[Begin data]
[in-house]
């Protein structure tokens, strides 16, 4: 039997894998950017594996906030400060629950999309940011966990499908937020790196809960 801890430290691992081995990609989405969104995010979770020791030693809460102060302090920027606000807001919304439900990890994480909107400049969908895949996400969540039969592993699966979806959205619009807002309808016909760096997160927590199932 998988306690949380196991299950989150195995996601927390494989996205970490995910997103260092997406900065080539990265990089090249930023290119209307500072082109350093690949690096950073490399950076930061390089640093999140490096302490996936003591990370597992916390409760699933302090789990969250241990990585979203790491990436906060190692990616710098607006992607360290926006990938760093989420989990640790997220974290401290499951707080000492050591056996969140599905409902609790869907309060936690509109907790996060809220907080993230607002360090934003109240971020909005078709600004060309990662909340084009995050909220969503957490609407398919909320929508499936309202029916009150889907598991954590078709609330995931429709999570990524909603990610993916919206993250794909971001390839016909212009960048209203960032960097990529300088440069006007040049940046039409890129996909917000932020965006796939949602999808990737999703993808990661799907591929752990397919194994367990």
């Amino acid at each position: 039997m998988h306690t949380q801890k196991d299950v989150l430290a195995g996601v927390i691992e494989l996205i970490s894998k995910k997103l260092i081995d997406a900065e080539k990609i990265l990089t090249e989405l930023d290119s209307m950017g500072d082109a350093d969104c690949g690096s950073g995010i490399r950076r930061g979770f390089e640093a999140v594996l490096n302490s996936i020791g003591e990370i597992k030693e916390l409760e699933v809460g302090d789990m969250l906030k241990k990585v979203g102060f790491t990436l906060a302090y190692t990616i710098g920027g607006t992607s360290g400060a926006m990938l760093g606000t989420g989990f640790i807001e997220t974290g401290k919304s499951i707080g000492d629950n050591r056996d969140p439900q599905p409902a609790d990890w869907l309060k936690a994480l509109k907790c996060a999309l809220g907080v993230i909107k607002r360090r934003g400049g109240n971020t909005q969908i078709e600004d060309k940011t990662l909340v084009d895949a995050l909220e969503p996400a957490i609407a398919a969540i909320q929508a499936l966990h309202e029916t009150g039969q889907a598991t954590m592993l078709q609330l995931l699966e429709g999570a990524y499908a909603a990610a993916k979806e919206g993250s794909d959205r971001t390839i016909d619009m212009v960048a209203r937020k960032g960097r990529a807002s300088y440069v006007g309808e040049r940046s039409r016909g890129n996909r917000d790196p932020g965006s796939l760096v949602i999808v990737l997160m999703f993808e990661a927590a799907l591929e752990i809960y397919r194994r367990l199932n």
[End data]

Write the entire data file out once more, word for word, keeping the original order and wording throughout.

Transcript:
[in-house]
């Protein structure tokens, strides 16, 4: 039997894998950017594996906030400060629950999309940011966990499908937020790196809960 801890430290691992081995990609989405969104995010979770020791030693809460102060302090920027606000807001919304439900990890994480909107400049969908895949996400969540039969592993699966979806959205619009807002309808016909760096997160927590199932 998988306690949380196991299950989150195995996601927390494989996205970490995910997103260092997406900065080539990265990089090249930023290119209307500072082109350093690949690096950073490399950076930061390089640093999140490096302490996936003591990370597992916390409760699933302090789990969250241990990585979203790491990436906060190692990616710098607006992607360290926006990938760093989420989990640790997220974290401290499951707080000492050591056996969140599905409902609790869907309060936690509109907790996060809220907080993230607002360090934003109240971020909005078709600004060309990662909340084009995050909220969503957490609407398919909320929508499936309202029916009150889907598991954590078709609330995931429709999570990524909603990610993916919206993250794909971001390839016909212009960048209203960032960097990529300088440069006007040049940046039409890129996909917000932020965006796939949602999808990737999703993808990661799907591929752990397919194994367990």
């Amino acid at each position: 039997m998988h306690t949380q801890k196991d299950v989150l430290a195995g996601v927390i691992e494989l996205i970490s894998k995910k997103l260092i081995d997406a900065e080539k990609i990265l990089t090249e989405l930023d290119s209307m950017g500072d082109a350093d969104c690949g690096s950073g995010i490399r950076r930061g979770f390089e640093a999140v594996l490096n302490s996936i020791g003591e990370i597992k030693e916390l409760e699933v809460g302090d789990m969250l906030k241990k990585v979203g102060f790491t990436l906060a302090y190692t990616i710098g920027g607006t992607s360290g400060a926006m990938l760093g606000t989420g989990f640790i807001e997220t974290g401290k919304s499951i707080g000492d629950n050591r056996d969140p439900q599905p409902a609790d990890w869907l309060k936690a994480l509109k907790c996060a999309l809220g907080v993230i909107k607002r360090r934003g400049g109240n971020t909005q969908i078709e600004d060309k940011t990662l909340v084009d895949a995050l909220e969503p996400a957490i609407a398919a969540i909320q929508a499936l966990h309202e029916t009150g039969q889907a598991t954590m592993l078709q609330l995931l699966e429709g999570a990524y499908a909603a990610a993916k979806e919206g993250s794909d959205r971001t390839i016909d619009m212009v960048a209203r937020k960032g960097r990529a807002s300088y440069v006007g309808e040049r940046s039409r016909g890129n996909r917000d790196p932020g965006s796939l760096v949602i999808v990737l997160m999703f993808e990661a927590a799907l591929e752990i809960y397919r194994r367990l199932n």